Writer, feminist, deputy, polyglot and socialist who opposed to the death penalty and legal prostitution. She advocated for education, work and equal rights for women in Spain. A very open-minded and visionary woman who had to pay a high price imposed by her gender.

María Lejárraga comes from the region of La Rioja from an economically stable middle class family. She was able to receive good education and became a teacher. During her teaching career she discovered her passion for writing. She was very talented and ready to share her ideas and stories with the world. But, that´s where she bumped into a big obstacle. At the beginning of the XX century being a female writer was seen as immoral work, especially for an educator. If she had risked meeting her goals, she could have lost her teaching job. She found a solution to this problem in her marriage by publishing her works under her husband's name. So, she was writing and waiting at home and he was the one receiving praise and applause at the premiers of the plays. Before dying, her husband confirmed the rumours circulating in theatre circles that she was the true author of his works.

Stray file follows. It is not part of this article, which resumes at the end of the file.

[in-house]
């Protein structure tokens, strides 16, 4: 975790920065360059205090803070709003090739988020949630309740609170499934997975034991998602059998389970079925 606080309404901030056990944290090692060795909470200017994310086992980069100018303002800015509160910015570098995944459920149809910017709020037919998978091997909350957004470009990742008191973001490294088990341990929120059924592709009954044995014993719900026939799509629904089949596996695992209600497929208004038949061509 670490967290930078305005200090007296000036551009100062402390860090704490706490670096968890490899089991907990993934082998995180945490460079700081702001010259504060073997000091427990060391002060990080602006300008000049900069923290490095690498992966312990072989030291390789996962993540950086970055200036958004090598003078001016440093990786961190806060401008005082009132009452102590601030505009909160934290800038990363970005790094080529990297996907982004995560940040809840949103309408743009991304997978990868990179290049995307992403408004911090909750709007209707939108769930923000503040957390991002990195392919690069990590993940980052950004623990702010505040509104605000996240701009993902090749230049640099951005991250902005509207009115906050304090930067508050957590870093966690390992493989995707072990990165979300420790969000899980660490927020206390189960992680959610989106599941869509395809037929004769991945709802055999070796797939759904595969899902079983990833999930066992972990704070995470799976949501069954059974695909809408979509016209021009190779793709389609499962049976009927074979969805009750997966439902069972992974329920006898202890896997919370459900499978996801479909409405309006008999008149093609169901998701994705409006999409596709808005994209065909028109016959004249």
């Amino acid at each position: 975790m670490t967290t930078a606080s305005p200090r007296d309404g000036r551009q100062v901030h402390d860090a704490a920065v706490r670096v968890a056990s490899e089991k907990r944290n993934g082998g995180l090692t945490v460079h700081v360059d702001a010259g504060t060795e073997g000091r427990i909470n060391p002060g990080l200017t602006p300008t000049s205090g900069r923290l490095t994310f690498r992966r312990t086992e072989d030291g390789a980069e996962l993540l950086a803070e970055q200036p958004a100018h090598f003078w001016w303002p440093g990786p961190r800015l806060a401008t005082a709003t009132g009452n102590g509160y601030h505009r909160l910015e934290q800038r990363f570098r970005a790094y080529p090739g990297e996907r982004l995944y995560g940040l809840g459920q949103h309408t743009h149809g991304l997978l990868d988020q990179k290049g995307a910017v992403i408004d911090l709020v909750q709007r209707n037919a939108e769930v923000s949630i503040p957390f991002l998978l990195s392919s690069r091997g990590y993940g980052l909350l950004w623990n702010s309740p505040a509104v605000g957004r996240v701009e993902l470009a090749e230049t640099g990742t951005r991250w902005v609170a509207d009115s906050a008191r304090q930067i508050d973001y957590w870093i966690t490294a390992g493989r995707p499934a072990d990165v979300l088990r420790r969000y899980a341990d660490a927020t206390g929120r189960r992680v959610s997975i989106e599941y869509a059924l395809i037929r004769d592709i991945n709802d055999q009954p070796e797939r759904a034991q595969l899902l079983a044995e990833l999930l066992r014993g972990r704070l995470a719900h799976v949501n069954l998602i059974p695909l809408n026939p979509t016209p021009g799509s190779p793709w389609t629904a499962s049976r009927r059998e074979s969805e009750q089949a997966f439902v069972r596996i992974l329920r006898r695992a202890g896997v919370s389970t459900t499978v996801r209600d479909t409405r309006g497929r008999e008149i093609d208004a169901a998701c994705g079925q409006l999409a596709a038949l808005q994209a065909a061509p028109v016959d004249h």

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Maria Lejárraga
1874 – 1974

She was writing and her husband harvesting the glory, fame and money!
Writer, feminist, deputy, polyglot and socialist who opposed to the death penalty and legal prostitution. She advocated for education, work and equal rights for women in Spain. A very open-minded and visionary woman who had to pay a high price imposed by her gender.